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Review by Geoff Read, SeenandHeard, MusicWeb:

Click here for full review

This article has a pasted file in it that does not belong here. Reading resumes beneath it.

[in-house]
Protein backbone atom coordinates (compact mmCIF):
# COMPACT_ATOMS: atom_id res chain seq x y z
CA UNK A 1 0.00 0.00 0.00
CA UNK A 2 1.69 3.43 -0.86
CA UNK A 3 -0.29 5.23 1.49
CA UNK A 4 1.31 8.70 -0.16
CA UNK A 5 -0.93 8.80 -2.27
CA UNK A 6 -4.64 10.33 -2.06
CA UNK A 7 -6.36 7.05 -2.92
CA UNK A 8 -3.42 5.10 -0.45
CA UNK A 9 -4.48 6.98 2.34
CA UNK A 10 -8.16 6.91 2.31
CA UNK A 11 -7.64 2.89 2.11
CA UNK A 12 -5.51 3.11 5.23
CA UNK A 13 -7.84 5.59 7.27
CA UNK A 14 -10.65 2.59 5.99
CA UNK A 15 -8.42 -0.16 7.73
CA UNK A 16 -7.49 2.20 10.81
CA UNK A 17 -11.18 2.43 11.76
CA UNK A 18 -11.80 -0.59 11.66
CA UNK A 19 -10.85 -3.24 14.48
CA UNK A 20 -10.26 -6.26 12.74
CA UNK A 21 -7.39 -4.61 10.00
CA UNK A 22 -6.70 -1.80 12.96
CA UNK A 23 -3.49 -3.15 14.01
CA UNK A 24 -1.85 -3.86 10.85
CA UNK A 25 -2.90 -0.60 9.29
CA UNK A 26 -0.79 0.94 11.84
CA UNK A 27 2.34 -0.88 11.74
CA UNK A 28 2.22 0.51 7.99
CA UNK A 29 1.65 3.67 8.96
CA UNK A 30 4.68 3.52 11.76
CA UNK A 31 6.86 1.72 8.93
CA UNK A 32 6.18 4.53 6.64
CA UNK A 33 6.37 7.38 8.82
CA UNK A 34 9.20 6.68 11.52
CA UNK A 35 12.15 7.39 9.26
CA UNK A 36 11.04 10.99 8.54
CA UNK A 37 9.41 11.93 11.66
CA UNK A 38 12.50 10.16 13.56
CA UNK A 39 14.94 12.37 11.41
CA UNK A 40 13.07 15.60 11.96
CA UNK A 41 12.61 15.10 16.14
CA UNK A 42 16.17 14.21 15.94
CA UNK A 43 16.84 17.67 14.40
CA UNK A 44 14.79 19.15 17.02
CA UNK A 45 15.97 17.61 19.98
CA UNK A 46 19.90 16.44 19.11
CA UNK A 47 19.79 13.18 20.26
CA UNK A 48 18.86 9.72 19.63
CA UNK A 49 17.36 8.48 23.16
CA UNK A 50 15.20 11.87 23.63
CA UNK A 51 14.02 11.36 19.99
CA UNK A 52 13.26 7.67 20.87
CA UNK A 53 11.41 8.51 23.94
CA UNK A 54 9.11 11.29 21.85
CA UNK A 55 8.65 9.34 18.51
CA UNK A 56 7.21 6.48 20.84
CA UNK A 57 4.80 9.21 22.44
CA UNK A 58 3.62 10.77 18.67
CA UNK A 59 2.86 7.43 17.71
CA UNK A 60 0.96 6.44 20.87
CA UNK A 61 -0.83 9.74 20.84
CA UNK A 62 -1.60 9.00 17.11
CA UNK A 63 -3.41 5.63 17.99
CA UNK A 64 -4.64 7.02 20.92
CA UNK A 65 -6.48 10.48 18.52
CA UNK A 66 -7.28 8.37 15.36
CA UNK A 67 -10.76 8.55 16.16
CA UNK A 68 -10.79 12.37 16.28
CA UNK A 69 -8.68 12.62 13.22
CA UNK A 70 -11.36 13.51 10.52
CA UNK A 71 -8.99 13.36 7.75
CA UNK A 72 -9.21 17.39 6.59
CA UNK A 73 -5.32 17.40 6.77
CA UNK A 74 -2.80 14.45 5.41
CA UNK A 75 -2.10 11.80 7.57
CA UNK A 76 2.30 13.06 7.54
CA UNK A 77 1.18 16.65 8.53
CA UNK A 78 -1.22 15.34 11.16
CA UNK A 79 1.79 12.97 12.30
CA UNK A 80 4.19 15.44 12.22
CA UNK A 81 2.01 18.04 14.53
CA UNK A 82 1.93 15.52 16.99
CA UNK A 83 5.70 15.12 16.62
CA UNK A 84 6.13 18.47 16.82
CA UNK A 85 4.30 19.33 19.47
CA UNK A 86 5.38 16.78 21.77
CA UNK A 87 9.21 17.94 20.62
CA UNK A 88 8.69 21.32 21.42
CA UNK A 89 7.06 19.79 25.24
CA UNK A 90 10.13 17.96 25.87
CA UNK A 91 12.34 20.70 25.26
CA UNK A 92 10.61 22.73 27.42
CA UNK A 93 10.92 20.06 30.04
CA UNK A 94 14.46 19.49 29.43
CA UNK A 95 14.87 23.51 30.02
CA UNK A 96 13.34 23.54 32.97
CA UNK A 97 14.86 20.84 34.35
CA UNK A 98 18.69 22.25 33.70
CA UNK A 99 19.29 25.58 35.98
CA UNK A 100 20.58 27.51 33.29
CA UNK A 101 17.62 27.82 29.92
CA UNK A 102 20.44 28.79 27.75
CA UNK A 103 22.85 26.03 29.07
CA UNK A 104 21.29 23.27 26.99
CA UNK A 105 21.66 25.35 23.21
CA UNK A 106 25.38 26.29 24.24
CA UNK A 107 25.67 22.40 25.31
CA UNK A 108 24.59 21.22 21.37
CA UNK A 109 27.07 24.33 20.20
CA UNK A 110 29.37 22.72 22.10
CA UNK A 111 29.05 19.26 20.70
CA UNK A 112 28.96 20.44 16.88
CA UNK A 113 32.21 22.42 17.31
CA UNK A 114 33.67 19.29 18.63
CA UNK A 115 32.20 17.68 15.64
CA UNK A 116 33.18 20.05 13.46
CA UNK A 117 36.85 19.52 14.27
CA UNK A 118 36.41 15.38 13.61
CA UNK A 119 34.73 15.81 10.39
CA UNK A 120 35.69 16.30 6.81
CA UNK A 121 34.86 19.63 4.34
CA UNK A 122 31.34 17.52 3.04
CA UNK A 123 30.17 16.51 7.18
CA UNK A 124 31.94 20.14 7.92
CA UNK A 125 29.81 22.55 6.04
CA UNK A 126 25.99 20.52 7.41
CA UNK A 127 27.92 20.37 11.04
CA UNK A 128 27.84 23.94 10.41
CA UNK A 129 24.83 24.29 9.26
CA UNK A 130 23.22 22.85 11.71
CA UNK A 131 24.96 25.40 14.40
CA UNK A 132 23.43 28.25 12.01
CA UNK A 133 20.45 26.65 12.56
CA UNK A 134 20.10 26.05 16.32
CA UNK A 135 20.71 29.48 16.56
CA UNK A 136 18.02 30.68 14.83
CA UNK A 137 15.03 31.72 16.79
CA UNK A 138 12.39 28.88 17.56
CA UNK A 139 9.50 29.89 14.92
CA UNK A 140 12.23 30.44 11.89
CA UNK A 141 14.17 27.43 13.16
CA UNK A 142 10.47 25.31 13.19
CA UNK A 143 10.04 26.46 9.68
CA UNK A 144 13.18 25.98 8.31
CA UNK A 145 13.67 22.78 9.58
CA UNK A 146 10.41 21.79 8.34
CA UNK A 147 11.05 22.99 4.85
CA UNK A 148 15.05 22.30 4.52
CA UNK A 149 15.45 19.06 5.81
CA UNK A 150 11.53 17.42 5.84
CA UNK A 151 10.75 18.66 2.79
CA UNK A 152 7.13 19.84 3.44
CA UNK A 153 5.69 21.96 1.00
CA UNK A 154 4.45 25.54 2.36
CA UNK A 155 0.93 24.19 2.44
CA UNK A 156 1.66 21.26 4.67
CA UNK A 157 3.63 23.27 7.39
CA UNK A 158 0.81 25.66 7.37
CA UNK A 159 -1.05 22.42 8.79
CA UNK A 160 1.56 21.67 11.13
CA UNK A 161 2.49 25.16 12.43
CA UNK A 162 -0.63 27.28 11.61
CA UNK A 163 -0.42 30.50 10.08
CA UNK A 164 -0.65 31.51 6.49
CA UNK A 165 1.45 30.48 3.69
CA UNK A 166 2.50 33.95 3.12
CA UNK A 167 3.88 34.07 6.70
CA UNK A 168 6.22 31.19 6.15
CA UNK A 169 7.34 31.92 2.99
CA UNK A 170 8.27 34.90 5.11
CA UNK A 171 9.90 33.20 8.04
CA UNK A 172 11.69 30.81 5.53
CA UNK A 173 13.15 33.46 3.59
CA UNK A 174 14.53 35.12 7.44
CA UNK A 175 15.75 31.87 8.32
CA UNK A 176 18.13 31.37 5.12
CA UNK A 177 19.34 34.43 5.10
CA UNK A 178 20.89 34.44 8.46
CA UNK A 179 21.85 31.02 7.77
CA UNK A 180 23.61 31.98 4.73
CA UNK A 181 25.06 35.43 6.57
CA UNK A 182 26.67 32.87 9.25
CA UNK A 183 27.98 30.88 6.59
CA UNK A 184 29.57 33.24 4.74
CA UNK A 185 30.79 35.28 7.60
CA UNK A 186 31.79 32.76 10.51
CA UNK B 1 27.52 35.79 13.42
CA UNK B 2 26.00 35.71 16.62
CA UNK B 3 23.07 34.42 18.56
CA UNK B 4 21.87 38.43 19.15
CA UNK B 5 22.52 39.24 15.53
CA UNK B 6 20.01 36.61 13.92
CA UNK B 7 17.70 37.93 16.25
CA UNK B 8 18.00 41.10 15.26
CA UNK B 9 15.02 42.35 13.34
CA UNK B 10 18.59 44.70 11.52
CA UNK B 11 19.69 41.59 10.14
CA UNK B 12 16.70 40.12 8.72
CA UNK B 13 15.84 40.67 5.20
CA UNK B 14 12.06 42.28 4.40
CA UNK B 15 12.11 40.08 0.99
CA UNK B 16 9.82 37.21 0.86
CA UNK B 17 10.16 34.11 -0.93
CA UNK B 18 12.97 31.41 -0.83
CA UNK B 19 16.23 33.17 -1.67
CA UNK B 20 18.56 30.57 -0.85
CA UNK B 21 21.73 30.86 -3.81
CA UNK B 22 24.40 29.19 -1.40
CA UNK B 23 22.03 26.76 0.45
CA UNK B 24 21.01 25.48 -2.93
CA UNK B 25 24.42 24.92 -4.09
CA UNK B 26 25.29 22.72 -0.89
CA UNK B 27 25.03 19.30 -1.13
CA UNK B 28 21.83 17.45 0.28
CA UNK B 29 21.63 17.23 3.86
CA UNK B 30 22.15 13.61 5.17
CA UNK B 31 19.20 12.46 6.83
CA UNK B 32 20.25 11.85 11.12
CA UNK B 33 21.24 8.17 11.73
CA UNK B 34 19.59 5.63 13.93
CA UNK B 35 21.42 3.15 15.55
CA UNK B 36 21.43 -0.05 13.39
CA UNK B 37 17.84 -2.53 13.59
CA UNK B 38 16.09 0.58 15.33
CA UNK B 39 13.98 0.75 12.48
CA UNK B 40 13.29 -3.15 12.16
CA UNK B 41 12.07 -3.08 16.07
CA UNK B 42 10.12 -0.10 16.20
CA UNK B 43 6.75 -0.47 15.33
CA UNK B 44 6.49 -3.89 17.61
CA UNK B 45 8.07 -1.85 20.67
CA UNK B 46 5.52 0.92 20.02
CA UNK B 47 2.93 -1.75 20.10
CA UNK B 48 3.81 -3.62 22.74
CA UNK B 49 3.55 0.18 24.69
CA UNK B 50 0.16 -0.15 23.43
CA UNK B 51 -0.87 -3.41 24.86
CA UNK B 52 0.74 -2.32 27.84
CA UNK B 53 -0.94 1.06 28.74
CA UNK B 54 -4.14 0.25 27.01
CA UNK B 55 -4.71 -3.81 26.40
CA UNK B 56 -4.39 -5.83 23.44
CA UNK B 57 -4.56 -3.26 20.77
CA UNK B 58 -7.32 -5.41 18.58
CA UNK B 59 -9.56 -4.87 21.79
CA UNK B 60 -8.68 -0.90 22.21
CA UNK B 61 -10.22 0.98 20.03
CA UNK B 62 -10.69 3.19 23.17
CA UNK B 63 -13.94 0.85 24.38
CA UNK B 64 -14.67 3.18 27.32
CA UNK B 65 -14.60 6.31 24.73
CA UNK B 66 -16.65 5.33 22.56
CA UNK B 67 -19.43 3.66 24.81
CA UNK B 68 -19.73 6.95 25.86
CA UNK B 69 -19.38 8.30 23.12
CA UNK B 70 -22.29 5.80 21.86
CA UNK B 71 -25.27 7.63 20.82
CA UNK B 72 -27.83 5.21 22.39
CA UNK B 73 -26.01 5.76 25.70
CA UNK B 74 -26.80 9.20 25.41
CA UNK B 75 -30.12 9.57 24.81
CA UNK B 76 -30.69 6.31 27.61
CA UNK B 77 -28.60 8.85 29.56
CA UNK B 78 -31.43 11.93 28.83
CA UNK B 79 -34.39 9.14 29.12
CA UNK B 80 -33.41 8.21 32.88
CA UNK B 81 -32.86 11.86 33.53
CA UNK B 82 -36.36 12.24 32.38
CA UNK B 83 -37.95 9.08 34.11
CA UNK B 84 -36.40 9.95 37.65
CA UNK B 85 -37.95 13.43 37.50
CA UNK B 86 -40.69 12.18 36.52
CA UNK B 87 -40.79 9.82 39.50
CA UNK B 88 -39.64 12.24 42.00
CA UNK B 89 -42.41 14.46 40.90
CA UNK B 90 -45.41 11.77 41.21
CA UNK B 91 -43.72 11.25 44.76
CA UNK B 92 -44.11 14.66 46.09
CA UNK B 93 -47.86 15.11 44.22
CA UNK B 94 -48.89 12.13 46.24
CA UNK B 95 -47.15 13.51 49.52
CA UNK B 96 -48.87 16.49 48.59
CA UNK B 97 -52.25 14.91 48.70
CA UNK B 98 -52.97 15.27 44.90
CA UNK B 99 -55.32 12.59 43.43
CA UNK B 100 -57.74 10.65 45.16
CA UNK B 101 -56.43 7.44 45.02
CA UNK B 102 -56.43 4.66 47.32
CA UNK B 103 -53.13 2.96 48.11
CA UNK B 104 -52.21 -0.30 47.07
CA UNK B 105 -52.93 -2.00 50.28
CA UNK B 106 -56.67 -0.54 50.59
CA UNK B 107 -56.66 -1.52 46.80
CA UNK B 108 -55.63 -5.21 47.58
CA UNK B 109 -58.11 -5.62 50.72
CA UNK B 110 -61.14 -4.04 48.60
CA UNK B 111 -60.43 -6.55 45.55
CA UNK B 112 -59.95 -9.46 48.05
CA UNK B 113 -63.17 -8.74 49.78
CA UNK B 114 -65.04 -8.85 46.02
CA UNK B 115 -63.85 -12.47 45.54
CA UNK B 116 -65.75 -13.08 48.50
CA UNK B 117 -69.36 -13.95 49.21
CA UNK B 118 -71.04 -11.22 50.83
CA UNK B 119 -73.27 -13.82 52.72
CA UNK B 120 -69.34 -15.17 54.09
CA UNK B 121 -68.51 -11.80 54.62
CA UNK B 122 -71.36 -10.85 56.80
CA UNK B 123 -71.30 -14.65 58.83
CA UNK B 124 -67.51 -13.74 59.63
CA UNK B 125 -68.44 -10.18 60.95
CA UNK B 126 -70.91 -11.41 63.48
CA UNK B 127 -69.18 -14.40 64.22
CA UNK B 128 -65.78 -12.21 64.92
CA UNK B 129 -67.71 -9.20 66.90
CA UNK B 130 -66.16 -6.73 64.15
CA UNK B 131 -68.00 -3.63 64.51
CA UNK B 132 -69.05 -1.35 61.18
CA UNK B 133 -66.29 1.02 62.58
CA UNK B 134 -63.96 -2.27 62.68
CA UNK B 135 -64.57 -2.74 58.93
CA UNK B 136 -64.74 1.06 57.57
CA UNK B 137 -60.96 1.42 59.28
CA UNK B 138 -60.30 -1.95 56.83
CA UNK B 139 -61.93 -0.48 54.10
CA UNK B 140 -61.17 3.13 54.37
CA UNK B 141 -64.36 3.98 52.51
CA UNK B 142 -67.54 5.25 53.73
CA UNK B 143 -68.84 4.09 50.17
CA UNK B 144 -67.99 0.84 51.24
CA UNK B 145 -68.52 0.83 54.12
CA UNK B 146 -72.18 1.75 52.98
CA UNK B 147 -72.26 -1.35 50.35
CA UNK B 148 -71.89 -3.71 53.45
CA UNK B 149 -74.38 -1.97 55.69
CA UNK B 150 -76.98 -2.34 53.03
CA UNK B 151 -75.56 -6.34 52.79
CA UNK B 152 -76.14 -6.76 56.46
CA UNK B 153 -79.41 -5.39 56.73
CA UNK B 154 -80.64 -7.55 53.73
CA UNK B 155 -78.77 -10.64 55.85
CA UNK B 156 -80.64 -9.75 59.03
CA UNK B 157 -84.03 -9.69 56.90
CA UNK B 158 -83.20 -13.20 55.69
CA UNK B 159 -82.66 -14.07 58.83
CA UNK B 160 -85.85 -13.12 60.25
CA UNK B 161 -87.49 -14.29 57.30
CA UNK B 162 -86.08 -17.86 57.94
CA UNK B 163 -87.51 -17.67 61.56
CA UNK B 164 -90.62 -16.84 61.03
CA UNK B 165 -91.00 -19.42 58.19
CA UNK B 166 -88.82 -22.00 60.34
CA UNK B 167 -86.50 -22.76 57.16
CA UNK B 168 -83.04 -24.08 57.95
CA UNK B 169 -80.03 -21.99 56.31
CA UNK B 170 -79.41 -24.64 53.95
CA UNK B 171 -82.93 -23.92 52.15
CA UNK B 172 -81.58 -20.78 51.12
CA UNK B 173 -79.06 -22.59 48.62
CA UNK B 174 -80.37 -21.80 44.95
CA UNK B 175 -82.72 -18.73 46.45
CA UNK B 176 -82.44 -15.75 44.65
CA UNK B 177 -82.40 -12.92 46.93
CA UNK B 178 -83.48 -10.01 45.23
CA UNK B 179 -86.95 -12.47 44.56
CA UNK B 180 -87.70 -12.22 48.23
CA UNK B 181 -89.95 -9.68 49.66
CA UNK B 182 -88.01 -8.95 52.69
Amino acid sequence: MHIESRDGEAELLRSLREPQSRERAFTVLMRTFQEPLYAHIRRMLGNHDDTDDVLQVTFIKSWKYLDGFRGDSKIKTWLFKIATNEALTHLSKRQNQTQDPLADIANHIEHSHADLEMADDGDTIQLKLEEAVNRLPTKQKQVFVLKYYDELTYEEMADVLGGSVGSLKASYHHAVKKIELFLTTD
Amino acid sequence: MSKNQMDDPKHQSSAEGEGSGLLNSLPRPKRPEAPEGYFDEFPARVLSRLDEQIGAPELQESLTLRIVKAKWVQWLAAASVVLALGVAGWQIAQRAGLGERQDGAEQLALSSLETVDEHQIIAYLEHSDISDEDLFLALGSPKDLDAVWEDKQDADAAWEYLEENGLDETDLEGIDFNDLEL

…     “The Olivier film of Henry V had started as a piece of propaganda in 1943 and thankfully co-producer Dallas Bower convinced the actor that William Walton was the best man to provide the backing score. This combination, together with the later arrangement by Christopher Palmer, lives on in the concert hall and its enactment proved to be the ideal platform from which to launch CBSO’s commemorations to Shakespeare: vibrant music from the conductor and orchestra, patriotic delivery from the narrator. Gardner induced a sense of period colour and mysticism before sheer grandness took over in the Prologue, a royal sensation reinforced by trumpet fanfares (the trumpet section crisply led throughout by Jonathan Holland) and a flamboyant crescendo of the choir. The scene was set, as in the play by the commentator ‘Chorus’, actor Samuel West dramatically entering stage left for ‘O for a Muse of fire’. Elizabethan merry-making and enthusiastic drum rolls (the CBSO percussion section had a busy night) gave way for the bassoon and brass to introduce the corpulent Falstaff, jug in hand, At the Boar’s Head. But the flatulent jester is dead, his heart broken by the king, having been rebuffed by Hal’s ‘I know thee not, old man’ at the end of Henry IV Part Two, the solemn tone of West and the orchestral accompaniment knitting together impeccably. This eventually gives way to the jubilant familiar Waltonesque strains of Embarkation and a resolute ‘No king of England, if not king of France’ from West. The leave Pistol takes from Mistress Quickly in Touch her sweet lips and part seems an Interlude somewhat out of place to me, not being from Shakespearean text. By contrast Harfleur was dominated by the iconic ‘Once more into the breech’ and although no Olivier (who is?) West oozed inspiration and patriotism, fortified by the ranks of the CBSO willing to follow him. After Chorus describes the early skirmishes, Gardner brought a tension to Walton’s swirling dark music in The Night Watch as West portrayed a ‘little touch of Harry in the night’, the lowering of the hall lights and subsequent total extinguishment, adding to the atmosphere. West was at his best for the philosophical and prayer-like Upon the King, verse so appropriate on the eve of such an historical day in 1415, an execution worthy of the stage of Stratford’s Memorial Theatre or London’s Globe. Agincourt and the St Crispian address to the ‘rememberèd…. band of brothers’, the first ‘few’ to whom so much is owed, saw West begin in conversational mood, gradually building up the fervour in his voice to match the exciting loin-girdling score. Mid-battle King Henry has another word with his maker ‘to dispose the day…. how He pleaseth’ and as the battle raged Gardner seemed to squeeze that extra ounce from the strings (well by Zoë Beyers) fiercer than ever amid the Spirit–of-England theme on the brass, leading to an excruciating musical climax. Against the odds Henry is rewarded – West’s ‘The day is ours’ poignantly heard across the hushed auditorium before praising God. The choir gleefully rejoiced with the Agincourt Song, continuing this mood into At the French Court, where the Duke of Burgundy acts as mediator with more beautiful Shakespearian lines; this sentiment made more contextual by the orchestra’s pastoral back-drop that dissolves into a snatch of Cantaloube’s Baïlèro, hauntingly played by the oboe of Rainer Gibbons. In the Epilogue, the French King offers his daughter Kate to seal the truce. Now with something to genuinely celebrate, Gardner and the CBSO let it rip, revisiting earlier Walton themes. Chorus resumes his story-telling role with ‘Thus far…’ relating how for Henry V ‘Fortune made his sword’, the Agincourt Song and ‘Deo gratias Anglia’ wholeheartedly rounding it all off.